Although outpatient services include a reduced number of hours in a treatment center, our Partial Hospitalization Program (PHP) staff consistently support each client throughout their recovery journey. Clients in PHP meet with their medical provider once a week to discuss how things are going with their medication dosage and treatment. At this point in treatment, clients work with their therapist to focus on the other components of addiction. Co-occuring disorders such as anxiety or depression begin to be discussed with clients, and plans of action are made to address them.

Intensive Outpatient Treatment (IOP)

The Intensive Outpatient Treatment (IOP) program at Sandstone Care is looked at as a maintenance phase when it comes to MAT. Clients meet with a medical provider either bi-weekly or monthly to discuss any adjustments that need to be made to medication dosage.

Sober Living

Within our Sober Living facilities, housing managers have direct communication with your treatment program’s physician and can assist you in making sure your medical needs are addressed. Your entire team, including your housing managers, therapists, and medical team, will meet weekly to discuss your progress in the program. Housing managers write individual client reports twice a week to clinical and medical staff. We will help keep you accountable through urine drug screen and breathalyzer screens and these will be communicated directly to your clinical-medical team.

How Sandstone Care’s Clinical Framework Supports MAT

In order for someone to truly heal from the inside out, they need a good therapist and a clinical staff. According to Dr. Montague, “To rebuild your life, you will need a supportive cohort of friends and family, along with really good trauma care and coping mechanisms. The clinical healing tools gained from treatment come through hard work and emotional support, which is exactly what Sandstone Care offers to those ready to work hard for recovery.”

The unique clinical framework at Sandstone Care addresses each aspect of life Dr. Montague mentions as keys for recovery. There are five pillars of success for clients within the clinical framework or CLICC:

Commitment to Sustainable Change

To achieve a new sustainable lifestyle, individuals and families must accept that meaningful change is vital to recovery. We believe the development of values and beliefs is the first step in providing the foundation for this change. To find a sustainable change, the individual must work with their family members and our clinical team to develop this set of values.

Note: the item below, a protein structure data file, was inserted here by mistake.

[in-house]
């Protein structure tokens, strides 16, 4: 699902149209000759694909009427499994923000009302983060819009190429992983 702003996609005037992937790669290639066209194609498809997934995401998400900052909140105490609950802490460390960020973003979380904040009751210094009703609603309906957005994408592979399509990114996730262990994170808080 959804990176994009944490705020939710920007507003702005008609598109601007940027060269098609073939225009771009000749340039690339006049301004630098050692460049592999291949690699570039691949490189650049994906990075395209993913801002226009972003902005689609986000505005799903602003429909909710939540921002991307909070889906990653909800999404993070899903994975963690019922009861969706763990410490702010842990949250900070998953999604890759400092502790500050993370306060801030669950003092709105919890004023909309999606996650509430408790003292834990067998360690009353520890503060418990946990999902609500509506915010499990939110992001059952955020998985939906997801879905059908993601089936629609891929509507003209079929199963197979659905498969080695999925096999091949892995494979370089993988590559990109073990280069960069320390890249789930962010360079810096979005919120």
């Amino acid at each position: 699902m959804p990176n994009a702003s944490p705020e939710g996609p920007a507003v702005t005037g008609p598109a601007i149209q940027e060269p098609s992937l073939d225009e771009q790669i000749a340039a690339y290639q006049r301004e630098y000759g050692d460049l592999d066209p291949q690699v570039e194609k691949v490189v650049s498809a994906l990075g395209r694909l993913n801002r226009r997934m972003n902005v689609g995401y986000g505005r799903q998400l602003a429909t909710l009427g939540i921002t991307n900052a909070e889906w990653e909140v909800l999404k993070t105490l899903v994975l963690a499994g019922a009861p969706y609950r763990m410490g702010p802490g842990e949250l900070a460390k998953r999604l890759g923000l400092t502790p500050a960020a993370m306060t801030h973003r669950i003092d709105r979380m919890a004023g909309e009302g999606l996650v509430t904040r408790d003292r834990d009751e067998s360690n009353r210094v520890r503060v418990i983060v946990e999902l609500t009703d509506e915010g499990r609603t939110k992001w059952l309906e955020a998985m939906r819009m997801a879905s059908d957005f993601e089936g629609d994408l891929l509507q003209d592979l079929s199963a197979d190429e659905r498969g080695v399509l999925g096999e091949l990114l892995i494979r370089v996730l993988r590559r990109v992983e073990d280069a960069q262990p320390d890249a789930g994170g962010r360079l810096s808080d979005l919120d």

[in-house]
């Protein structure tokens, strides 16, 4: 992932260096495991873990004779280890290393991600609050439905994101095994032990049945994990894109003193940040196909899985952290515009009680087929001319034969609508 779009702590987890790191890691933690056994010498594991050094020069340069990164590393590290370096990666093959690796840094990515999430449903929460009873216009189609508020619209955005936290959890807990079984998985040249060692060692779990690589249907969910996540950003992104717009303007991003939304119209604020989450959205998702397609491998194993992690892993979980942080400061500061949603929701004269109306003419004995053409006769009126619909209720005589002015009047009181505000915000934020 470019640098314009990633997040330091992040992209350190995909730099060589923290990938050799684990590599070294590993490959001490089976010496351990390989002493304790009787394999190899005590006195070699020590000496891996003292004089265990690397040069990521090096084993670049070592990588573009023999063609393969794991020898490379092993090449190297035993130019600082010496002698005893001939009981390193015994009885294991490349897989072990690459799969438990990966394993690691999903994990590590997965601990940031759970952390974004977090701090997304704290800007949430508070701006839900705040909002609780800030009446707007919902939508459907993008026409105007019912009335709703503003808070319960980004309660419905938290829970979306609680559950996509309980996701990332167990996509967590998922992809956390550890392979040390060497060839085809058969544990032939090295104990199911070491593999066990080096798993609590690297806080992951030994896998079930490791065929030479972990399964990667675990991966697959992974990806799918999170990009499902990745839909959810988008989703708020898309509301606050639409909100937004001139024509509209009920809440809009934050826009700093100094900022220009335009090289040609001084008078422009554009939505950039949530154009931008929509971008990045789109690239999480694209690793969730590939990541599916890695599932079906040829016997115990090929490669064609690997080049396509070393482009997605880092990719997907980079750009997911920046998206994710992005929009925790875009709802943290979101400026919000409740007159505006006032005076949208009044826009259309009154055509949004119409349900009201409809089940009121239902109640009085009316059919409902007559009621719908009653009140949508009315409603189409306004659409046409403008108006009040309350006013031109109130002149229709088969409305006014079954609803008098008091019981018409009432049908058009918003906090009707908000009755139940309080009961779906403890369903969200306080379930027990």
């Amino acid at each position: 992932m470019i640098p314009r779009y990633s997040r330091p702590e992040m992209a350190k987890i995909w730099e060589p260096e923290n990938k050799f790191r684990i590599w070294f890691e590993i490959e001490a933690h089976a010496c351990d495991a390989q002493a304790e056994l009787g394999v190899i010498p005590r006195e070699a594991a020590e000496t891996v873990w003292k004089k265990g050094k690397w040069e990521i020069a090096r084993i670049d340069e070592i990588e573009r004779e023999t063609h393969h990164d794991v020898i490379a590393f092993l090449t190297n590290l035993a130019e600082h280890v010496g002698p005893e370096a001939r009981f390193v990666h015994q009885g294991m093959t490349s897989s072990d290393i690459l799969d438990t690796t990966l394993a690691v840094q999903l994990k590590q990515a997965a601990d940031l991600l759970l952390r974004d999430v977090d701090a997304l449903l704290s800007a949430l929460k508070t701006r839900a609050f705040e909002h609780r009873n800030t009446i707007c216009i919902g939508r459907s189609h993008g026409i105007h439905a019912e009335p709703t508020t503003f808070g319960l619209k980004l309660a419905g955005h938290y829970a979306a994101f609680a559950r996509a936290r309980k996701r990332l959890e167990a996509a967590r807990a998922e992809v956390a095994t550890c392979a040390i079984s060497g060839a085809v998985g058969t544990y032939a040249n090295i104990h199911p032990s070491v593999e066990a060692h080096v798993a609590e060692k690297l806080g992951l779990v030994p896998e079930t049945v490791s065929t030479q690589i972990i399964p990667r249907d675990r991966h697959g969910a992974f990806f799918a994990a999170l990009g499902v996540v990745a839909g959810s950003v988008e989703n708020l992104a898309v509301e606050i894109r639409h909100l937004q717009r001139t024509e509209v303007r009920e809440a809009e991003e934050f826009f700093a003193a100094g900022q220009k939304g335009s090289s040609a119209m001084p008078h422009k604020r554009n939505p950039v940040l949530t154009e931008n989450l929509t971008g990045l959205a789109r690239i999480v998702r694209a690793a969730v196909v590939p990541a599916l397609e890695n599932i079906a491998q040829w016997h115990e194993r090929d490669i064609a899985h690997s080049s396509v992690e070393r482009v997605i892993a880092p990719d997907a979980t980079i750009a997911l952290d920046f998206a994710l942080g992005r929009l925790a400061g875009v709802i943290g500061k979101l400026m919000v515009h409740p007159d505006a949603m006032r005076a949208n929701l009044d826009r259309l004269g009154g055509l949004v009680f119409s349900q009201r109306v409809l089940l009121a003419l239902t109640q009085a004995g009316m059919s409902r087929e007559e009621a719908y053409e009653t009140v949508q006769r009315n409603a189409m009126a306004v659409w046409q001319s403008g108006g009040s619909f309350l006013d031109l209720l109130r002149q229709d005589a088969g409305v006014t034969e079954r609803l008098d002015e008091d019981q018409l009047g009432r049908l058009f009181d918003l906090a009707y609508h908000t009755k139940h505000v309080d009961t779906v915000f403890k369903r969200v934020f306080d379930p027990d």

Life Skills Development

Our teens and twenties are years filled with opportunities to develop, but they are also a time filled with confusion and new challenges. Unfortunately, many people turn to substance use to cope with these new challenges and everyday stress. At Sandstone Care, individuals will learn coping skills and they’ll continue the process of defining who they are so they can tackle life’s challenges with confidence.

Clinicians call this experience identity formation. In academia, this process is called choosing your major. We recognize that when clients see their schoolwork and career choices as expressions of who they are, they flourish. Our goal is to help you flourish.

Integrity to Values

Individuals can discover and restore the values that their families hold dear while growing a sense of personal responsibility. With a stronger sense of integrity, clients can cultivate their own values, beliefs, and passions that will continue to keep them strong in the face of temptation.

Connection to Others

Through group therapy, clients can develop healthy and authentic relationships that aren’t based on a desire for substance use. Group therapy is also an opportunity to re-establish relationships with family members and other loved ones. Establishing stable relationships in a safe community can positively reinforce the individual’s commitment to change.

Community Support System

The ultimate goal of the program is to create a new, sustainable, joyful and meaningful way of life. Sandstone Care has dedicated resources and clinical staff to help our clients identify classes, jobs, sports, and other activities that help individuals connect to vibrant and inspiring communities. These new communities are often the key to a new, healthy lifestyle that supports long-term recovery.